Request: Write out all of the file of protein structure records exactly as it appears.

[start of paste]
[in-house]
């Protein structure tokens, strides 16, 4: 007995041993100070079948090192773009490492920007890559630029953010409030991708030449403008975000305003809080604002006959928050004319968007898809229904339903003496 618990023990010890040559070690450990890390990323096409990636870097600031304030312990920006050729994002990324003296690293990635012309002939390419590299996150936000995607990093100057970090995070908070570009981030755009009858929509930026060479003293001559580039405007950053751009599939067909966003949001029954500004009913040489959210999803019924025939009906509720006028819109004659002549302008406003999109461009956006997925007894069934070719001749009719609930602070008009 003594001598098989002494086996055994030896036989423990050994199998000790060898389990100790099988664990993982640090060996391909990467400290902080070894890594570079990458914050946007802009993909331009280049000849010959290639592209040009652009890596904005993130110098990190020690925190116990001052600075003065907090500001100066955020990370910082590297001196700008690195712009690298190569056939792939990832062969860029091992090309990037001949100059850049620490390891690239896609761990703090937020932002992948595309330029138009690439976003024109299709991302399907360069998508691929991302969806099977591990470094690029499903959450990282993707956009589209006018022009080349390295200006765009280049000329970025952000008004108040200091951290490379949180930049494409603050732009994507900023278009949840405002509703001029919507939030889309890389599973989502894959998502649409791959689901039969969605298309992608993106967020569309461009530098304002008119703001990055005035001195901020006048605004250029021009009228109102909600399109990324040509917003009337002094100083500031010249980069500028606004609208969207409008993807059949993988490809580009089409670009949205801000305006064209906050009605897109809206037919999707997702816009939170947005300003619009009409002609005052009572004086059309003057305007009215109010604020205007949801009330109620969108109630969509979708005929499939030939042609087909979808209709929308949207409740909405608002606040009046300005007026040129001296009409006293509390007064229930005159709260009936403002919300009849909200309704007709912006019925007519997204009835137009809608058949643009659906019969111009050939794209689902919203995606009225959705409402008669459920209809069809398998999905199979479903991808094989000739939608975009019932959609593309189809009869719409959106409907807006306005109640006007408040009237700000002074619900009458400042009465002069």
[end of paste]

[in-house]
């Protein structure tokens, strides 16, 4: 007995041993100070079948090192773009490492920007890559630029953010409030991708030449403008975000305003809080604002006959928050004319968007898809229904339903003496 618990023990010890040559070690450990890390990323096409990636870097600031304030312990920006050729994002990324003296690293990635012309002939390419590299996150936000995607990093100057970090995070908070570009981030755009009858929509930026060479003293001559580039405007950053751009599939067909966003949001029954500004009913040489959210999803019924025939009906509720006028819109004659002549302008406003999109461009956006997925007894069934070719001749009719609930602070008009 003594001598098989002494086996055994030896036989423990050994199998000790060898389990100790099988664990993982640090060996391909990467400290902080070894890594570079990458914050946007802009993909331009280049000849010959290639592209040009652009890596904005993130110098990190020690925190116990001052600075003065907090500001100066955020990370910082590297001196700008690195712009690298190569056939792939990832062969860029091992090309990037001949100059850049620490390891690239896609761990703090937020932002992948595309330029138009690439976003024109299709991302399907360069998508691929991302969806099977591990470094690029499903959450990282993707956009589209006018022009080349390295200006765009280049000329970025952000008004108040200091951290490379949180930049494409603050732009994507900023278009949840405002509703001029919507939030889309890389599973989502894959998502649409791959689901039969969605298309992608993106967020569309461009530098304002008119703001990055005035001195901020006048605004250029021009009228109102909600399109990324040509917003009337002094100083500031010249980069500028606004609208969207409008993807059949993988490809580009089409670009949205801000305006064209906050009605897109809206037919999707997702816009939170947005300003619009009409002609005052009572004086059309003057305007009215109010604020205007949801009330109620969108109630969509979708005929499939030939042609087909979808209709929308949207409740909405608002606040009046300005007026040129001296009409006293509390007064229930005159709260009936403002919300009849909200309704007709912006019925007519997204009835137009809608058949643009659906019969111009050939794209689902919203995606009225959705409402008669459920209809069809398998999905199979479903991808094989000739939608975009019932959609593309189809009869719409959106409907807006306005109640006007408040009237700000002074619900009458400042009465002069």